After the War of 1812, Nathan, confident that the American politicians would renew his bank’s charter, turned his attention to Europe. He was anxious to send Napoleon to Russia. Like his father, he believed that more gold bullion was needed if the number of central banks, and hence the number of democracies, was to grow. It was crucial to accumulate as much gold as possible, at least until the US paper dollar became as good as gold, but that would take a lot of gold and was far down the road. The problem in 1812 was that gold mining was still in its infancy, and that even exploiting alluvial gold deposits was a problem. However, it just so happened that the most advanced mining engineering school in the world was in Paris. L’École des Mines de Paris founded in 1783 had developed the latest techniques for extracting alluvial gold, and this gave Nathan the wherewithal to pursue his plan.
In 1803, alluvial gold had been discovered on the western slope of the Urals in Russia, and it was well known that the Tsar wanted to keep it a secret, for he didn’t want the serf population to start a gold rush. In 1810, Nathan who was setting the world price for gold bullion out of the City in London, was well aware of that situation. Therefore, he would entice Napoleon to go and force Tsar Alexander’s hand to open the country to private gold mining. Napoleon would take a corps of engineers with him, and once Alexander was forced into accepting, that elite corps would be sent to the Urals in order to launch and supervise mining operations. Of course, Napoleon was to keep all the proceeds from the sale of the mined gold. Nathan would open a Russian bank and buy all the gold as it was being produced while giving the Tsar his royalties. Letters of exchange in pounds would be sent to Napoleon in Paris, and the gold would find its way to Nathan’s vaults in the City. Napoleon and the Tsar would get the paper, and Nathan would get the gold.
Napoleon started the Russian campaign in June, 1812, and he was heading into a Russian winter which made absolutely no sense. After major losses, he entered Moscow. But since the retreating Russian Army had burned and stripped the city of supplies, it was a deadly place to be for a starving army. He could easily have gone on to Saint Petersburg to defeat Tsar Alexander and winter his troops in that city, but he chose to stay in Moscow for a whole five weeks instead. Napoleon was obviously waiting for an answer from the Tsar, to whom he had issued an ultimatum regarding opening the country to gold mining. After likely receiving assurances from Tsar Alexander that it would be done, Napoleon decided to spare Saint Petersburg, and took off as fast as he could for France, but not before dispatching to the Urals a contingent of 22 000 men headed by the engineers from l’Ecole des Mines de Paris. If Napoleon then took the same direct way back to France, knowing full well the countryside was totally devastated by the passing of his army on the way to Moscow, and that winter was around the corner, it was because he was in a hurry to reap the benefits of the campaign and was willing to gamble. Napoleon made it OK, but his army wasn’t so lucky. Winter set in early, and his army was completely annihilated.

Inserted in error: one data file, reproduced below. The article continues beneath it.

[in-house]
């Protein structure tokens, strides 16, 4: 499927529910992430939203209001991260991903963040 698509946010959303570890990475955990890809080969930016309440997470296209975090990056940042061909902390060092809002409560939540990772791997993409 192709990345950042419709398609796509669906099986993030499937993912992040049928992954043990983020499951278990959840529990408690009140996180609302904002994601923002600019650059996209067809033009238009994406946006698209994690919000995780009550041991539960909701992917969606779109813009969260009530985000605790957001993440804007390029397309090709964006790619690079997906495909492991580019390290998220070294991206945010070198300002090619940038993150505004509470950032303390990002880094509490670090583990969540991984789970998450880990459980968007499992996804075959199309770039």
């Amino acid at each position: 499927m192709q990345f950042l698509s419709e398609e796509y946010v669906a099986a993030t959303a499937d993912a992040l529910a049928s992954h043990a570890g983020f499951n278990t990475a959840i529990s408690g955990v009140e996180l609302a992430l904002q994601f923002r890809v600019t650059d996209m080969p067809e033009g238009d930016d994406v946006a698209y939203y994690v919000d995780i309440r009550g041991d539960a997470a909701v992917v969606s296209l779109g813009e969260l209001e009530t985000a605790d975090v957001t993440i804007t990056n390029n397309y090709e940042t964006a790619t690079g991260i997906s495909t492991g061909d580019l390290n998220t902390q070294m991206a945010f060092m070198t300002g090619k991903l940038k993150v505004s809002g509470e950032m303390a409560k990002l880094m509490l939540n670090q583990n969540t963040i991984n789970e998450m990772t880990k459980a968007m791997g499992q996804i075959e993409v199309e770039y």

Later that year, the Russian Senate issued an Act authorizing subjects and private companies to mine for gold and silver ores providing they pay royalties to the Severnaya Kazna National State Bank. As expected, numerous private mining companies with Russian names started mining operations, and the country’s gold output was as much as 2 tons in a very short period of time. Financing research and development in gold mining technology and buying the gold produced at the price set by Nathan in the City would become the modus operandi for all time.
Meanwhile, in Judengasse, Mayer’s health was failing. Upon receiving the bad news, Nathan duly rushed to Frankfurt, and was at his father’s bedside when he died on September 19, 1812. One can only wonder if the War in America declared on June 18, 1812, happening at the same time Napoleon was starting his Russian Campaign, didn’t adversely affect Mayer’s health. Did he think Nathan was in too much of a hurry? Did he think too many people were being killed needlessly in the name of gold? Or was 68 considered a ripe old age for the times? No matter, the greatest man who ever lived passed away in almost total anonymity in the Frankfurt ghetto.
One thing is certain, Gutle must have reminded Nathan of the absolute necessity for discretion and anonymity so dear to his father. In London, Nathan had been doing exactly the opposite of what Mayer had always done, that is, keep a low profile while building the greatest financial dynasty of all time. Gutle couldn’t have been too happy with Nathan’s extravagant ways.
Nathan attended his father’s funeral with his son Lionel, who was four years old at the time. Gutle bonded instantly with her grandson, and when he took over the reins of power after his father’s death in 1836, Gutle was still living in Judengasse. She died much later, in 1849, and Lionel visited the old woman he loved as often as he could. Gutle had a great influence on him, for under his direction, the dynasty built by Mayer slowly went back to keeping a low profile, to the point where most people today wonder if it ever really existed. Nonetheless, to this day, Nathan’s bank in the City fixes the daily world price of gold.